Conflict-of-interest concerns may slow fight against disease
ANN ARBOR, Mich. (AP) — Allegations of conflicts of interest against a Michigan company may slow a nationwide response to outbreaks of deadly Legionnaires’ disease.
Ann Arbor-based nonprofit research company NSF International has been coordinating work to develop new plumbing standards to reduce the growth of legionella bacteria, the Detroit Free Press reported . The company announced in April that one of its for-profit branches would be working with Massachusetts-based Homeyer Consulting Services to help health care facilities manage their water systems, meet the requirements and protect patients from waterborne illnesses.
More than 20 experts from private businesses, universities and the health care industry who are on scientific committee working to address the Legionnaires’ disease water crisis have asked NSF to terminate the deal.
“Our participation in the development of” the standard “has been based on the explicit representations of NSF that it is an independent, not-for-profit NGO serving all stakeholders without commercial conflicts-of-interests,” the letter said.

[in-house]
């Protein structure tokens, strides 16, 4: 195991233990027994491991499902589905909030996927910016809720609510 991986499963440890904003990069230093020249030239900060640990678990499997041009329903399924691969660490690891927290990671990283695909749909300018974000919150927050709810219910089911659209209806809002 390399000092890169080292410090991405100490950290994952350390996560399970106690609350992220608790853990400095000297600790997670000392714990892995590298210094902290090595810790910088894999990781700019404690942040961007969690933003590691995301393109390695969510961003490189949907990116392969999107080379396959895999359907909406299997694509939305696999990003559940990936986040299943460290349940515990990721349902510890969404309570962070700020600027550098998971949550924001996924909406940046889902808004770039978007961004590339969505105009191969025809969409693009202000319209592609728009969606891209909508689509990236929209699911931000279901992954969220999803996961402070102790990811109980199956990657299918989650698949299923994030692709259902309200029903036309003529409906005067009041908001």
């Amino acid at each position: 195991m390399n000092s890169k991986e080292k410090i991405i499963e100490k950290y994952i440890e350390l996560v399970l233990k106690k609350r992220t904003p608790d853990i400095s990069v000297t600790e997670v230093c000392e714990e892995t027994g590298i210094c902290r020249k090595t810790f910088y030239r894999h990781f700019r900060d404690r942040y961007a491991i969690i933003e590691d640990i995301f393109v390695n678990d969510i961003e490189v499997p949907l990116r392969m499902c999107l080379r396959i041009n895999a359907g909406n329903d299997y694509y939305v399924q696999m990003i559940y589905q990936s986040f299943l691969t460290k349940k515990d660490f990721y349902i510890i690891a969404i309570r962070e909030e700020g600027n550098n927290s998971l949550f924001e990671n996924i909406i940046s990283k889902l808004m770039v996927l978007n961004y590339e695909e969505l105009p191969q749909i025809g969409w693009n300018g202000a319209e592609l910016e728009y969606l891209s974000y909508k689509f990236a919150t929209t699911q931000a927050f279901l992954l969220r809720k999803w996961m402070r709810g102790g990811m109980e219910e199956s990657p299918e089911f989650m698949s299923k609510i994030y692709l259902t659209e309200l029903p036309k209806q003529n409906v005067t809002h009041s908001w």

NSF President and CEO Kevan Lawlor said the deal isn’t a conflict of interest. He said the deal is similar to other agreements that NSF, and other standard-setting firms, have had for years.
“We’ve done nothing wrong; there is no conflict of interest,” he said. “There is no reason for us to back out of this agreement with Homeyer.”
The U.S. Centers for Disease Control and Prevention, the New York City Department of Health and Mental Hygiene, representatives from the Department of Veterans Affairs and the Mayo Clinic have withdrawn from the committee.
Legionnaires’ disease is a pneumonia-like illness that can sometimes be deadly. The bacteria that causes the disease are often found in water if the temperature and chemical conditions are right.
The disease has been linked to a dozen deaths and sickened almost 80 people in Flint, Michigan, during a two-year period. Thirteen people have died at a state-run veterans’ home in Quincy, Illinois, since 2015, with more than four dozen others made ill.